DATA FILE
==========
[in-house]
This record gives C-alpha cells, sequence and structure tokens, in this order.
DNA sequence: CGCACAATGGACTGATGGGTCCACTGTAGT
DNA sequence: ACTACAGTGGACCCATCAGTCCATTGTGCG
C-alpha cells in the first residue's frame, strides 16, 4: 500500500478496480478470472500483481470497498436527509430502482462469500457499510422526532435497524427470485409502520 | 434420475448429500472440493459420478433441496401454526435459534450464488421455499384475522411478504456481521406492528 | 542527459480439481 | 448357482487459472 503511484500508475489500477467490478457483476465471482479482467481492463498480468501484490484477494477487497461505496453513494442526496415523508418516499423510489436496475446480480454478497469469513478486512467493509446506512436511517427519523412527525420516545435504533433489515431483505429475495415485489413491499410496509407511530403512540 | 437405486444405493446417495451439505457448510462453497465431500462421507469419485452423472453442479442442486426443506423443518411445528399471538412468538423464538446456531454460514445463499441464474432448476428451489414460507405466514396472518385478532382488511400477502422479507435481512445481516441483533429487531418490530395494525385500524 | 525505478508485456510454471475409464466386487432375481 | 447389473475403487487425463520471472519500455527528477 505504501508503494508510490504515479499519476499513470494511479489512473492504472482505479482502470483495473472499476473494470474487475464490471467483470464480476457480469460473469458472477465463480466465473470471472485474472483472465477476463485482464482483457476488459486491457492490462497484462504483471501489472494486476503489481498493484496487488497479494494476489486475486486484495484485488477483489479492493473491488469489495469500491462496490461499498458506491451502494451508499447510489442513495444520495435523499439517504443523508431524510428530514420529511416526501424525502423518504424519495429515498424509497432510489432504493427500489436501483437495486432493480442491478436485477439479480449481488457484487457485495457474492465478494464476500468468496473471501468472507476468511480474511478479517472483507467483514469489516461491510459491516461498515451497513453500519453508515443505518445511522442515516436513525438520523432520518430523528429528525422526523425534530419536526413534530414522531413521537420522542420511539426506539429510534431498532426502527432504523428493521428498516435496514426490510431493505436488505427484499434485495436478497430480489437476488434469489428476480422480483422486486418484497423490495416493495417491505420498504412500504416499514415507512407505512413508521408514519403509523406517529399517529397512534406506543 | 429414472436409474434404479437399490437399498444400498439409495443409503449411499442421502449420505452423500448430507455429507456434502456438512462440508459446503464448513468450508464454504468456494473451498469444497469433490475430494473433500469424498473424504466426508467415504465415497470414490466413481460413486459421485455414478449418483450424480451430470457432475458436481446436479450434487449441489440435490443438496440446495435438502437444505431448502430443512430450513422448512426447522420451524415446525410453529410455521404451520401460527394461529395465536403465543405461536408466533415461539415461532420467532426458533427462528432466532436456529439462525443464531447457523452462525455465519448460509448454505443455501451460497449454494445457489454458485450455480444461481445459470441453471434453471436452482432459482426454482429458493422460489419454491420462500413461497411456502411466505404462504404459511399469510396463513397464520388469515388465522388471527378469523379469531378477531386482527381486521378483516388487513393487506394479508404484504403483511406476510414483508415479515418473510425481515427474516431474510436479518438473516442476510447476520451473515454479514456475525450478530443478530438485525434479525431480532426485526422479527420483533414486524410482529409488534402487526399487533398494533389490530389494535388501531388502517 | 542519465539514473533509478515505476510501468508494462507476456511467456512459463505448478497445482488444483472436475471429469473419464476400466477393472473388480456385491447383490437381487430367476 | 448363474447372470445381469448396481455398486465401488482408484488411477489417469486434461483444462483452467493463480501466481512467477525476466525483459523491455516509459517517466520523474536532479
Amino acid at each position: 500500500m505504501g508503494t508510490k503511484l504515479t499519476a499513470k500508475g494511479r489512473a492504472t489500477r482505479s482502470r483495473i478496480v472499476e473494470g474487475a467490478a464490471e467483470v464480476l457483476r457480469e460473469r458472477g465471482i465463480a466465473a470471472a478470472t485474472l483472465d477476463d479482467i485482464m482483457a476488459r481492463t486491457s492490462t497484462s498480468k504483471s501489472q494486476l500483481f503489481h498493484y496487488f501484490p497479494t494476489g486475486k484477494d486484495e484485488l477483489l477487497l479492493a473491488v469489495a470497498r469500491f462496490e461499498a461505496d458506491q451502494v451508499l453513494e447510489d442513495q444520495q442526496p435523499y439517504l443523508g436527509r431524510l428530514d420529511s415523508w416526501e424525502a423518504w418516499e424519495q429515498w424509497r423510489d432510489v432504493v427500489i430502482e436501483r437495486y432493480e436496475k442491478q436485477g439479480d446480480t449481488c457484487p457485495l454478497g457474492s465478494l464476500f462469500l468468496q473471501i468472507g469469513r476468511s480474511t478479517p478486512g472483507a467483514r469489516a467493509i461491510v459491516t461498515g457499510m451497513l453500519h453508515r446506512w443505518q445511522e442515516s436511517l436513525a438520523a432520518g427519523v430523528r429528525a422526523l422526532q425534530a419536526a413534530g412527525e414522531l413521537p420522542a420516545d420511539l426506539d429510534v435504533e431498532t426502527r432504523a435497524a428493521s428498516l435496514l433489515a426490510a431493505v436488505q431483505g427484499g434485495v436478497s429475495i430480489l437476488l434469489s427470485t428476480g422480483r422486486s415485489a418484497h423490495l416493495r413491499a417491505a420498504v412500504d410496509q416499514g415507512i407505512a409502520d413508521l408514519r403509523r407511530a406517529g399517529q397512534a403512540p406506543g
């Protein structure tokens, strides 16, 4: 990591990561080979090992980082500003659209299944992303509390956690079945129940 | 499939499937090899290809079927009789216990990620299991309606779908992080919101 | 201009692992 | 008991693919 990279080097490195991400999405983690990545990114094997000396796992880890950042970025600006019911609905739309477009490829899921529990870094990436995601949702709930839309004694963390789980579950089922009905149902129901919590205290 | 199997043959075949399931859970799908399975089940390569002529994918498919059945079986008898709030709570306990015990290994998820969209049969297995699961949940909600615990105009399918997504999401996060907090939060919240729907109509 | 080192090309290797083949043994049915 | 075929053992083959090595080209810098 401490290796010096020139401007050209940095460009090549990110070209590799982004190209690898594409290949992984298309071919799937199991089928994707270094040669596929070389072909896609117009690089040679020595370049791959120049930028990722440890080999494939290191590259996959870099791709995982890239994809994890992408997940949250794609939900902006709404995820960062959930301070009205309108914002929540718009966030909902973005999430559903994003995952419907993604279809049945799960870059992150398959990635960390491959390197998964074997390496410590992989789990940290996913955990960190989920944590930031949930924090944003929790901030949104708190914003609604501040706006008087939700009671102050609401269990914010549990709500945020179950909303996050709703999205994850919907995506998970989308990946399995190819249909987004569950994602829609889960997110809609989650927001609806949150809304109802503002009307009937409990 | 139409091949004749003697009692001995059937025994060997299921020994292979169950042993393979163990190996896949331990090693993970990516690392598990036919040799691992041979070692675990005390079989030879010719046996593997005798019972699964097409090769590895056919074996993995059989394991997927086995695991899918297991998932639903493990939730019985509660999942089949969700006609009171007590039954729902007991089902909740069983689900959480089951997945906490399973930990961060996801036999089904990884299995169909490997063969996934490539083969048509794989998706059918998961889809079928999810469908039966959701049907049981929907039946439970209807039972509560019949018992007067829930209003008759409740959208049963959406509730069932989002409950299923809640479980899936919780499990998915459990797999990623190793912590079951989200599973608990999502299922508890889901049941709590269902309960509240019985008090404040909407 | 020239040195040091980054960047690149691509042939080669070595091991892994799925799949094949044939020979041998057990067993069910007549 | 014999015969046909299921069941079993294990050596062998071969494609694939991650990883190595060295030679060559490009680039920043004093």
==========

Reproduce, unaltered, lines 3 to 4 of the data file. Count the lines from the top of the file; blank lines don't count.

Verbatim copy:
DNA sequence: CGCACAATGGACTGATGGGTCCACTGTAGT
DNA sequence: ACTACAGTGGACCCATCAGTCCATTGTGCG